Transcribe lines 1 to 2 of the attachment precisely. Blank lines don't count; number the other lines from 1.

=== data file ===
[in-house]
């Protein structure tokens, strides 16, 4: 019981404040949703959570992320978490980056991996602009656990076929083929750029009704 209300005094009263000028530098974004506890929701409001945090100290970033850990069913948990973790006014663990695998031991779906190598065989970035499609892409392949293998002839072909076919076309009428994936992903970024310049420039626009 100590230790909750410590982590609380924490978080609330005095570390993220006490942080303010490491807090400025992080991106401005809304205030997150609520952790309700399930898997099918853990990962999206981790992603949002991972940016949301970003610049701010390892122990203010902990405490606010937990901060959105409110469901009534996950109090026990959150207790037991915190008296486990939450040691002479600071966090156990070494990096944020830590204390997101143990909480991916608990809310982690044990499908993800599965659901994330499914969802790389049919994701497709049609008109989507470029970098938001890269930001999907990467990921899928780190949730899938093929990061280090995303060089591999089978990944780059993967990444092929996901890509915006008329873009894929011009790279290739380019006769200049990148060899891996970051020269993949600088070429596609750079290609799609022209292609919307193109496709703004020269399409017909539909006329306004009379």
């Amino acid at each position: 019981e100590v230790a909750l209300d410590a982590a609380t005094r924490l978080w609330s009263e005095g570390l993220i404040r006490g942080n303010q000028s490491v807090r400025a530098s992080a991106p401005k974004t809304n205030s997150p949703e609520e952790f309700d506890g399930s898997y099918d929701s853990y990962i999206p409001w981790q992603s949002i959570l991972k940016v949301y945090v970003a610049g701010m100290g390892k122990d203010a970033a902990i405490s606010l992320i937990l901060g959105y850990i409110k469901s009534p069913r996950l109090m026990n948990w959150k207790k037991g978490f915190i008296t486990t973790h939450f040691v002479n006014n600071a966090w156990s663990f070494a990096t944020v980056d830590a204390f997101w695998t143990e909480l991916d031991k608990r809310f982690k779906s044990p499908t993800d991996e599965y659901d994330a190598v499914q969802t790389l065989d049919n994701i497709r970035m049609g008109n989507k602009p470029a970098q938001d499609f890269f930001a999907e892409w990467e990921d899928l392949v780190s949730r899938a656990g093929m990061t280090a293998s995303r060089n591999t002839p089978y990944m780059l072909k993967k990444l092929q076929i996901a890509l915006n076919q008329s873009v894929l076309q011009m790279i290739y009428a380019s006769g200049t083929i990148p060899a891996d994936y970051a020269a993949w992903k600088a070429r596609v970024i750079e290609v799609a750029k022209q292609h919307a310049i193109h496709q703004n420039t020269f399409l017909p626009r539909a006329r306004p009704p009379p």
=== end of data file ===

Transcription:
[in-house]
């Protein structure tokens, strides 16, 4: 019981404040949703959570992320978490980056991996602009656990076929083929750029009704 209300005094009263000028530098974004506890929701409001945090100290970033850990069913948990973790006014663990695998031991779906190598065989970035499609892409392949293998002839072909076919076309009428994936992903970024310049420039626009 100590230790909750410590982590609380924490978080609330005095570390993220006490942080303010490491807090400025992080991106401005809304205030997150609520952790309700399930898997099918853990990962999206981790992603949002991972940016949301970003610049701010390892122990203010902990405490606010937990901060959105409110469901009534996950109090026990959150207790037991915190008296486990939450040691002479600071966090156990070494990096944020830590204390997101143990909480991916608990809310982690044990499908993800599965659901994330499914969802790389049919994701497709049609008109989507470029970098938001890269930001999907990467990921899928780190949730899938093929990061280090995303060089591999089978990944780059993967990444092929996901890509915006008329873009894929011009790279290739380019006769200049990148060899891996970051020269993949600088070429596609750079290609799609022209292609919307193109496709703004020269399409017909539909006329306004009379």